This means we need to help engineers get over their fear and paranoia around production systems. You should be up to your elbows in prod every single day. Prod is where your users live. Prod is where users interact with your code on your infrastructure.

And we as an industry have systematically under-invested in prod-related tooling. We have chosen to bar people from prod rather than building guard rails or building tools to help them do the right thing by default and make it hard to do the wrong thing. We have assigned tooling deployment to interns, not to our most senior engineers. We have built a glass castle, where we ought to have a playground.

It should be muscle memory for every engineer who is shipping code to look at that code as it runs in prod. No pull request should be accepted unless you can answer the question, "How will I know if this breaks?" While you're deploying your code, you should go look at your instrumentation to see if it is doing what you expected it to, and if anything else looks weird.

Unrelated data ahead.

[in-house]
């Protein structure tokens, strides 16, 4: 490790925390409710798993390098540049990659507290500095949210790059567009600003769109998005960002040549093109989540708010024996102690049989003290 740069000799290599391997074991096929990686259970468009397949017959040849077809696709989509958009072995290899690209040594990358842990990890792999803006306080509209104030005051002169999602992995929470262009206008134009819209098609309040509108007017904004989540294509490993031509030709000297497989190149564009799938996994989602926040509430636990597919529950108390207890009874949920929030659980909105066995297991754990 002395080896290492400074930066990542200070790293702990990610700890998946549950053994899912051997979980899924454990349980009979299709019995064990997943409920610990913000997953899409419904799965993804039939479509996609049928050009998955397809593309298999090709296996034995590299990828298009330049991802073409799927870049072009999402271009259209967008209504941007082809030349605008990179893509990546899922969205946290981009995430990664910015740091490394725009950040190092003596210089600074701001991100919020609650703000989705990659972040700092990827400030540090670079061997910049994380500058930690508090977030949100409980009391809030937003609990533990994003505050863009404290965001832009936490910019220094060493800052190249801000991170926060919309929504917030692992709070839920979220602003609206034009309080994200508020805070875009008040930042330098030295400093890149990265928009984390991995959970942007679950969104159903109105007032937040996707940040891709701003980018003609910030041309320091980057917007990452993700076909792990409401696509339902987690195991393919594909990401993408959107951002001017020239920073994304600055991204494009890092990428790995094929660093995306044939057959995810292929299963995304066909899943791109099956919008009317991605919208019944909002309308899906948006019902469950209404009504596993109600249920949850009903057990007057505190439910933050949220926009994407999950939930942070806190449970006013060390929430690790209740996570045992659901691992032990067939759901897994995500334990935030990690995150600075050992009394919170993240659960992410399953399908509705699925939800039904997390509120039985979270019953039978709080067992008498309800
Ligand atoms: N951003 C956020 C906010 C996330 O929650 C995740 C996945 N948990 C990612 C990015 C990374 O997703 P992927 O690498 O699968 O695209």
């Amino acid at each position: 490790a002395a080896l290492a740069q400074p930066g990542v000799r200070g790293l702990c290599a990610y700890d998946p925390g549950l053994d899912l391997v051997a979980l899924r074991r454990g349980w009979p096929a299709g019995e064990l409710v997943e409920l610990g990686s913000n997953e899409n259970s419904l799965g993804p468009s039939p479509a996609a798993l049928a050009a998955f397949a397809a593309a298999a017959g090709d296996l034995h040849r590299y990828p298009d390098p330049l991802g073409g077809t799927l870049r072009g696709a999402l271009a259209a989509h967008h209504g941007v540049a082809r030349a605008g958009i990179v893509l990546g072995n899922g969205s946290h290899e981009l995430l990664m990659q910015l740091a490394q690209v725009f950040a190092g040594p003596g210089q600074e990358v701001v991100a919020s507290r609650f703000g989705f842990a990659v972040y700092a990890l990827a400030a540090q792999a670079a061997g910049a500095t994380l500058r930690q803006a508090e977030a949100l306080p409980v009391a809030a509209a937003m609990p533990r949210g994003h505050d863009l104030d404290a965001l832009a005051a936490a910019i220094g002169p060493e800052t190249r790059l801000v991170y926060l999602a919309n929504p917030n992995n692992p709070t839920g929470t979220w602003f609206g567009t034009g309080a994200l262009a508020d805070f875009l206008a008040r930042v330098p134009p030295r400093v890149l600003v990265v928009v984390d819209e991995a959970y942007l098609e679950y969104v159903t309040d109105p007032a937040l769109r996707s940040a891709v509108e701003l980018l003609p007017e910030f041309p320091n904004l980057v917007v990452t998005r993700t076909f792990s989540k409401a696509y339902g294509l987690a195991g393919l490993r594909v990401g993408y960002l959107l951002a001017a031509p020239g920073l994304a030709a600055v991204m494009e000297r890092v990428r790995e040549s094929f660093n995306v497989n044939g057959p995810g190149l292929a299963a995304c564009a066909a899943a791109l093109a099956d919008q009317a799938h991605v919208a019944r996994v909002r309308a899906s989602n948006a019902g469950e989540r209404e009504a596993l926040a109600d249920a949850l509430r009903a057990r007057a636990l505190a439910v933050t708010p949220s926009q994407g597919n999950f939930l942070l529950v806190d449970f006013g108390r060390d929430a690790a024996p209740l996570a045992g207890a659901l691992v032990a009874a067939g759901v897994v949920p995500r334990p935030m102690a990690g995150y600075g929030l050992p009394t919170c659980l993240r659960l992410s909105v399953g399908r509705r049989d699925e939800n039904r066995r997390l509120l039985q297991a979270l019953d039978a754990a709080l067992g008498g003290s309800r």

There are many categories of uncertainty that can only ever be truly tested in prod, such as behavioral testing, A/B testing, realistic load testing, and so on. And there are many tools and techniques for testing more safely in prod that are beginning to gain wider usage, such as feature flags, observability, progressive deployments, etc.

Every moment you spend in a non-prod environment is a moment when you are not learning about the real world—what commands to run, what is safe or dangerous, how it feels. You're also learning the wrong things about the world. You are informing your intuitive corpus with bad data.